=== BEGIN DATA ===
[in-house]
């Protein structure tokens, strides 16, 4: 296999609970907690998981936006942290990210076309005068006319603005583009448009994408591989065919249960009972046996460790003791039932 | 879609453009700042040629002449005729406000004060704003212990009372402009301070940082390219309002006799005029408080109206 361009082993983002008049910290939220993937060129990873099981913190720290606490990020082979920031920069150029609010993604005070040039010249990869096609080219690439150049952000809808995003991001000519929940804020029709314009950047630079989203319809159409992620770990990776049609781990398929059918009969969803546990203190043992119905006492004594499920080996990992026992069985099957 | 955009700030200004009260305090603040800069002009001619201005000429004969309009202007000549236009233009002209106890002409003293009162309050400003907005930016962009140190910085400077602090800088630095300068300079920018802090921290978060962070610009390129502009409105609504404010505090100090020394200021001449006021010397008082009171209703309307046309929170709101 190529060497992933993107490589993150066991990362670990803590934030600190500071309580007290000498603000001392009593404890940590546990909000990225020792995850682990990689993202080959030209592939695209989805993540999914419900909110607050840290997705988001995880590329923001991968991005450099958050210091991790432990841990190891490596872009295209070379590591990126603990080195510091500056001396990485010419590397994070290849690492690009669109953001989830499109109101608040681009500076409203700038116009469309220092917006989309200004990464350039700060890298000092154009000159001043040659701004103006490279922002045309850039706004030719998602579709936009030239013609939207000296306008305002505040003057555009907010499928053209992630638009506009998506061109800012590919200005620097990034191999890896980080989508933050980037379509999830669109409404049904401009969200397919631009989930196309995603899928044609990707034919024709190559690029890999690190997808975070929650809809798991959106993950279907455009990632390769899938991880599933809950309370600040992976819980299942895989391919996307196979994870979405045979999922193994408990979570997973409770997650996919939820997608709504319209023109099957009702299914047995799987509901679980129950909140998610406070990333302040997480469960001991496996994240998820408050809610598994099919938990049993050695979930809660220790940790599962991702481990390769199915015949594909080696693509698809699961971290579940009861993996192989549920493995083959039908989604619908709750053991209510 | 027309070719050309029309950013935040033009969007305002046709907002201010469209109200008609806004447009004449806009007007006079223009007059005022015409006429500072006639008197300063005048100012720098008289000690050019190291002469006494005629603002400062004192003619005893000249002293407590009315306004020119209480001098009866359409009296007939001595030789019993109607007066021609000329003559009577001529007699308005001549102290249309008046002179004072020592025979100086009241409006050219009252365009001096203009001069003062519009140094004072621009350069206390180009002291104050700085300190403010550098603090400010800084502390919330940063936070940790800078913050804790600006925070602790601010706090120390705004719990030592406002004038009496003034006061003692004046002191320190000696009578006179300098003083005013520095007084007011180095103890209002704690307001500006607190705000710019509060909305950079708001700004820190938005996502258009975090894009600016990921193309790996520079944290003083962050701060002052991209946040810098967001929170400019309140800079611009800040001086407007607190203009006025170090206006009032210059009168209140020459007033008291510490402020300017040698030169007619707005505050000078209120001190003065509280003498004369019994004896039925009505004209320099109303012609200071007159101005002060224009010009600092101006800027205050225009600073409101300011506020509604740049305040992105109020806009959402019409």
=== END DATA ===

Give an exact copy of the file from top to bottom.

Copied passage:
[in-house]
């Protein structure tokens, strides 16, 4: 296999609970907690998981936006942290990210076309005068006319603005583009448009994408591989065919249960009972046996460790003791039932 | 879609453009700042040629002449005729406000004060704003212990009372402009301070940082390219309002006799005029408080109206 361009082993983002008049910290939220993937060129990873099981913190720290606490990020082979920031920069150029609010993604005070040039010249990869096609080219690439150049952000809808995003991001000519929940804020029709314009950047630079989203319809159409992620770990990776049609781990398929059918009969969803546990203190043992119905006492004594499920080996990992026992069985099957 | 955009700030200004009260305090603040800069002009001619201005000429004969309009202007000549236009233009002209106890002409003293009162309050400003907005930016962009140190910085400077602090800088630095300068300079920018802090921290978060962070610009390129502009409105609504404010505090100090020394200021001449006021010397008082009171209703309307046309929170709101 190529060497992933993107490589993150066991990362670990803590934030600190500071309580007290000498603000001392009593404890940590546990909000990225020792995850682990990689993202080959030209592939695209989805993540999914419900909110607050840290997705988001995880590329923001991968991005450099958050210091991790432990841990190891490596872009295209070379590591990126603990080195510091500056001396990485010419590397994070290849690492690009669109953001989830499109109101608040681009500076409203700038116009469309220092917006989309200004990464350039700060890298000092154009000159001043040659701004103006490279922002045309850039706004030719998602579709936009030239013609939207000296306008305002505040003057555009907010499928053209992630638009506009998506061109800012590919200005620097990034191999890896980080989508933050980037379509999830669109409404049904401009969200397919631009989930196309995603899928044609990707034919024709190559690029890999690190997808975070929650809809798991959106993950279907455009990632390769899938991880599933809950309370600040992976819980299942895989391919996307196979994870979405045979999922193994408990979570997973409770997650996919939820997608709504319209023109099957009702299914047995799987509901679980129950909140998610406070990333302040997480469960001991496996994240998820408050809610598994099919938990049993050695979930809660220790940790599962991702481990390769199915015949594909080696693509698809699961971290579940009861993996192989549920493995083959039908989604619908709750053991209510 | 027309070719050309029309950013935040033009969007305002046709907002201010469209109200008609806004447009004449806009007007006079223009007059005022015409006429500072006639008197300063005048100012720098008289000690050019190291002469006494005629603002400062004192003619005893000249002293407590009315306004020119209480001098009866359409009296007939001595030789019993109607007066021609000329003559009577001529007699308005001549102290249309008046002179004072020592025979100086009241409006050219009252365009001096203009001069003062519009140094004072621009350069206390180009002291104050700085300190403010550098603090400010800084502390919330940063936070940790800078913050804790600006925070602790601010706090120390705004719990030592406002004038009496003034006061003692004046002191320190000696009578006179300098003083005013520095007084007011180095103890209002704690307001500006607190705000710019509060909305950079708001700004820190938005996502258009975090894009600016990921193309790996520079944290003083962050701060002052991209946040810098967001929170400019309140800079611009800040001086407007607190203009006025170090206006009032210059009168209140020459007033008291510490402020300017040698030169007619707005505050000078209120001190003065509280003498004369019994004896039925009505004209320099109303012609200071007159101005002060224009010009600092101006800027205050225009600073409101300011506020509604740049305040992105109020806009959402019409």